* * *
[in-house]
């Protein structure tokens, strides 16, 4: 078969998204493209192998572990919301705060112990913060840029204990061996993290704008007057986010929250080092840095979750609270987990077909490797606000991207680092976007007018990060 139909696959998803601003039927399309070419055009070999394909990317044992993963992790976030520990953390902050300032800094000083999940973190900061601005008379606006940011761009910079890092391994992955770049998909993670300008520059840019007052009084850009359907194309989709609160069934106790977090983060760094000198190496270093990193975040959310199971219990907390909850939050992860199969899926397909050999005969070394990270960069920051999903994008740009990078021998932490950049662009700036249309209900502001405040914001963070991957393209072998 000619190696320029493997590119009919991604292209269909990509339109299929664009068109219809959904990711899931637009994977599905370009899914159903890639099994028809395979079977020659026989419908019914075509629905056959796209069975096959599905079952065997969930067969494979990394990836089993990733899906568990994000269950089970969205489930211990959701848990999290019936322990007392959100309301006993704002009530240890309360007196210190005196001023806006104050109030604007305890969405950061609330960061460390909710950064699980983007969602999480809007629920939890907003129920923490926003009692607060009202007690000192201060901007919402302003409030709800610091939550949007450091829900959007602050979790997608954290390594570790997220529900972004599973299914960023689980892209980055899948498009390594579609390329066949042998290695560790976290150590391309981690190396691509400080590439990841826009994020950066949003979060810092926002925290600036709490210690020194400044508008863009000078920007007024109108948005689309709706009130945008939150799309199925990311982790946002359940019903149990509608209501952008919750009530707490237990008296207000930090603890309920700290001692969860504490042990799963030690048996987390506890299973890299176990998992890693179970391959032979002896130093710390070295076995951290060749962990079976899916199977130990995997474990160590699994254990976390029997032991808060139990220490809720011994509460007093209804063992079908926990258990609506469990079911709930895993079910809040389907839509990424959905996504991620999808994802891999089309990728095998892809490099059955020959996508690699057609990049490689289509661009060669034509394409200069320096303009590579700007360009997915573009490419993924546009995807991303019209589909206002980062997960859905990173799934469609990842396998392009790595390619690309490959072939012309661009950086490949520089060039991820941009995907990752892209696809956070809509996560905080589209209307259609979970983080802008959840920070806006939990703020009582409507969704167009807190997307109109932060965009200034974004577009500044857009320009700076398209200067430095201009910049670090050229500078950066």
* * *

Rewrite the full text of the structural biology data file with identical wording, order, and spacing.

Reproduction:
[in-house]
């Protein structure tokens, strides 16, 4: 078969998204493209192998572990919301705060112990913060840029204990061996993290704008007057986010929250080092840095979750609270987990077909490797606000991207680092976007007018990060 139909696959998803601003039927399309070419055009070999394909990317044992993963992790976030520990953390902050300032800094000083999940973190900061601005008379606006940011761009910079890092391994992955770049998909993670300008520059840019007052009084850009359907194309989709609160069934106790977090983060760094000198190496270093990193975040959310199971219990907390909850939050992860199969899926397909050999005969070394990270960069920051999903994008740009990078021998932490950049662009700036249309209900502001405040914001963070991957393209072998 000619190696320029493997590119009919991604292209269909990509339109299929664009068109219809959904990711899931637009994977599905370009899914159903890639099994028809395979079977020659026989419908019914075509629905056959796209069975096959599905079952065997969930067969494979990394990836089993990733899906568990994000269950089970969205489930211990959701848990999290019936322990007392959100309301006993704002009530240890309360007196210190005196001023806006104050109030604007305890969405950061609330960061460390909710950064699980983007969602999480809007629920939890907003129920923490926003009692607060009202007690000192201060901007919402302003409030709800610091939550949007450091829900959007602050979790997608954290390594570790997220529900972004599973299914960023689980892209980055899948498009390594579609390329066949042998290695560790976290150590391309981690190396691509400080590439990841826009994020950066949003979060810092926002925290600036709490210690020194400044508008863009000078920007007024109108948005689309709706009130945008939150799309199925990311982790946002359940019903149990509608209501952008919750009530707490237990008296207000930090603890309920700290001692969860504490042990799963030690048996987390506890299973890299176990998992890693179970391959032979002896130093710390070295076995951290060749962990079976899916199977130990995997474990160590699994254990976390029997032991808060139990220490809720011994509460007093209804063992079908926990258990609506469990079911709930895993079910809040389907839509990424959905996504991620999808994802891999089309990728095998892809490099059955020959996508690699057609990049490689289509661009060669034509394409200069320096303009590579700007360009997915573009490419993924546009995807991303019209589909206002980062997960859905990173799934469609990842396998392009790595390619690309490959072939012309661009950086490949520089060039991820941009995907990752892209696809956070809509996560905080589209209307259609979970983080802008959840920070806006939990703020009582409507969704167009807190997307109109932060965009200034974004577009500044857009320009700076398209200067430095201009910049670090050229500078950066």